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NDP bill would turn off taps for CPP investments in oil and gas sector

Bill C-231 would prohibit CPP from investing in Canada’s oil and gas sector

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A private member bill currently in Parliament would see an end to the investment of Canada Pension Plan (CPP) funds in oil and gas companies, on the basis of environmental rights issues.

Bill C-231: “An Act to amend the Canada Pension Plan Investment Board Act (investments)” was originally introduced on February 26 by NDP MP Alistair MacGregor, of Vancouver Island.

It underwent its second reading on December 27.

The Bill describes the Canada Pension Plan (CPP) as, “a major pillar of Canada’s retirement income system and the Canada Pension Plan fund is one of the largest sovereign wealth funds in the world.”

It goes on to say, “… whereas Canada, having a long history as a defender of human rights and freedoms, is committed to promoting responsible business practices and holding to account those who violate human, labour and environmental rights,” CPP policy will be amended such that, “no investment may be made or held in an entity if there are reasons to believe that the entity has performed acts or carried out work contrary to ethical business practices…”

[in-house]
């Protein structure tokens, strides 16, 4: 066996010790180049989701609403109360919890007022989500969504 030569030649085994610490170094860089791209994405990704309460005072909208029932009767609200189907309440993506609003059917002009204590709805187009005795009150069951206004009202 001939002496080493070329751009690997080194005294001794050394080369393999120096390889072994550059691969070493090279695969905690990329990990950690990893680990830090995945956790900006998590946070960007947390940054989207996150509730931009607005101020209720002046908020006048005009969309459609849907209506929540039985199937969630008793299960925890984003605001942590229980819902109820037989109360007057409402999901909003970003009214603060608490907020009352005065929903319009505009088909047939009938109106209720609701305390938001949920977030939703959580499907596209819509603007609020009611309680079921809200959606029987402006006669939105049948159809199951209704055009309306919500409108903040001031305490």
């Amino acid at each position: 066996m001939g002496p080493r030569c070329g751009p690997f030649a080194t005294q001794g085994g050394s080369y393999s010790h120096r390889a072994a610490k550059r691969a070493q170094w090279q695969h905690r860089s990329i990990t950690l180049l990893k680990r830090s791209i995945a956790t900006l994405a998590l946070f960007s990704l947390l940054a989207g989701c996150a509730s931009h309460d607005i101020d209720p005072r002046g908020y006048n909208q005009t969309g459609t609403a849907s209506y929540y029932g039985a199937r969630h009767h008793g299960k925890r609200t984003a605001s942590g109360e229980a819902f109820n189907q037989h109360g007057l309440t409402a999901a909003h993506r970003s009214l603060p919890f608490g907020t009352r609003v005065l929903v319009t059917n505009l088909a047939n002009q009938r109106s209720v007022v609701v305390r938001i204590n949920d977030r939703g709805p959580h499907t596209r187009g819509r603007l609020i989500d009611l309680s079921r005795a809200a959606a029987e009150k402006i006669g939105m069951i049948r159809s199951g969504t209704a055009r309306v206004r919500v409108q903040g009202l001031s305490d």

Conservative MP and Finance Critic Pierre Poilievre was less than impressed.

“Bill C-231, on the surface, appears to be a noble attempt to direct our pension funds exclusively towards the common good. But the old adage is that ‘the how is even more important than the what’, and the devil is in the details. Because the Honourable Member who proposes this Bill is afraid of the devil, he has avoided the details altogether,” said Poilievre.

“The amendment would create a new requirement… that the investment policy standards and procedures, taking into account the environmental, social and governance factors shall provide that no investment be made or held in an entity if there are reasons to believe that the entity has performed acts or carried out work contrary to ethical business practices, including the commission of human, labour or environmental rights violations,” Poilievre told the House.

“What is meant by all the terminology that the Member puts in, but does not define?” asked Poilievre, “We don’t know what is meant because the Member does not tell us.”

“Environmental violations. Well, this particular Member has written that it would be a violation to invest in oil and gas companies.”

This would ban the CPP from investing in Canada’s largest exporting industry.

The CPP Investment Board has said the 10 biggest companies on the Toronto Stock Exchange would be banned from CPP under the Bill.

Ken Grafton is the Western Standards Ottawa Bureau Chief. He can be reached at kgrafton@westernstandardonline.com

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6 Comments

6 Comments